Friday, July 15, 2011


2M USC and Rural Digital Divide

A draft Requirements Document put out by BDUK contains a couple of interesting snippets, at least in its current form. The invitation to comment has now closed.

The 2 Mbits/s Universal Service Commitment is now being expressed as "a minimum edge-of-network throughput of 2Mb/s and that most solutions will exceed 2Mb/s". Throughput is defined in the document as being measured by transferring a file and measuring the time taken, so it is the actual useful data throughput without overheads rather than the sync speed, IP profile or other higher level measure.

Interestingly, this means that a 2M fixed speed ADSL service will not meet the USC requirement as expressed, because the measurable throughput of IPStream Home 2000 is at best 1900 kbits/s. Current MaxDSL services will need an IP profile of 2500 to meet the spec which is a sync speed of at least 2848 kbits/s at the ATM level.

In the same document (p19) an example of a Local Authority call-off shows the speed vs rurality hierarchy at the core of BDUK's plans :-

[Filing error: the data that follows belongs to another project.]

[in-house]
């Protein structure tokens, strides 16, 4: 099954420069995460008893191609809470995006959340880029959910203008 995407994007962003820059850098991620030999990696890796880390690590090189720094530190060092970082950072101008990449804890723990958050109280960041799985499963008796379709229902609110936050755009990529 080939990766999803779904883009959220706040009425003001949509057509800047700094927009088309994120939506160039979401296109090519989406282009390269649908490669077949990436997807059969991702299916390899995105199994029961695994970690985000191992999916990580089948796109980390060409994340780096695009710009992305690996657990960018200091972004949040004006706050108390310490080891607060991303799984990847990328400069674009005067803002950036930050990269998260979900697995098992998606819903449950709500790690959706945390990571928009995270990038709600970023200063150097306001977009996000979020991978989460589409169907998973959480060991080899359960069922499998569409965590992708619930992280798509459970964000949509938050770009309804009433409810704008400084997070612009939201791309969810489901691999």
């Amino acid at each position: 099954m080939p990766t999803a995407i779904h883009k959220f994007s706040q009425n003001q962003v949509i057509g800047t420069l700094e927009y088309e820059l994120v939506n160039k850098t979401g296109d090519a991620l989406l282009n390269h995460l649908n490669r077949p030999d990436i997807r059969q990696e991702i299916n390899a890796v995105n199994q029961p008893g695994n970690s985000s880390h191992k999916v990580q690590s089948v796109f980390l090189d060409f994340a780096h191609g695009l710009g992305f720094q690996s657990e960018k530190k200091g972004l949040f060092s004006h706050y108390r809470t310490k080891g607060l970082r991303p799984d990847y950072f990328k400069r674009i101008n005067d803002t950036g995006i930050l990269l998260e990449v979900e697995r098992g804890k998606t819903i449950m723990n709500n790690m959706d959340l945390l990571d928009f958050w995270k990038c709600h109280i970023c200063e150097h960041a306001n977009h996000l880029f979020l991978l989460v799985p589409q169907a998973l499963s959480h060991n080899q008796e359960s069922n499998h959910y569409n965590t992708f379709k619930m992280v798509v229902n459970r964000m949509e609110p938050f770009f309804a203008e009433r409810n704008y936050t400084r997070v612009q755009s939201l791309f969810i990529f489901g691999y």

5A1 Delivery of 50Mb/s to xx Market Towns (Example) L2
5A2 Required for delivery of 20Mb/s to 50Mb/s to xx Villages L2 (Example)
5A3 Delivery of < 20Mb/s to xx Hamlets (Example) L2
5A4 Required for delivery of xx Community Hubs (Example) L2
5A5 Required for delivery of 2Mb/s to edge of network access speeds L2
to xx Rural Communities (Example)

So if you live in a Hamlet (OS definition " small, isolated group of houses without a church. ") then it's ADSL2+ or less for you. Granted it's an example, and the document is a Draft, but it does suggest what we have to look forward to.

Another recent BDUK publication is the Data Model Explanatory Notes which accompany a model that appears not to have been published. This model looks quite interesting as it calculates funding requirements and costs for deploying various broadband solution. It also reinforces the notion described above that isolated and sparse rural types will be getting BDUK's slowest offering :-

" The superfast broadband model therefore calculates costs and revenues for the final third on a cabinet by cabinet basis. The cheapest cabinets in terms of investment gap per customer served are upgraded first until a floor threshold for fibre coverage (e.g. 90% of premises) has been reached in every Local Authority area and fibre connectivity to every community has been provided.

Premises that are expected to receive less than 2Mbit/s, after targets for fibre coverage have been reached, are input into a wireless and satellite cost model. For 10x10km grid squares with a population density above a chosen threshold it is assumed that a wireless mast is constructed, and all premises in grid squares below this threshold are served with satellite. "

From this I conclude that if you can currently only get 2M ADSL then you'll be offered a wireless solution if the population density is sufficient, or a satellite dish if not.

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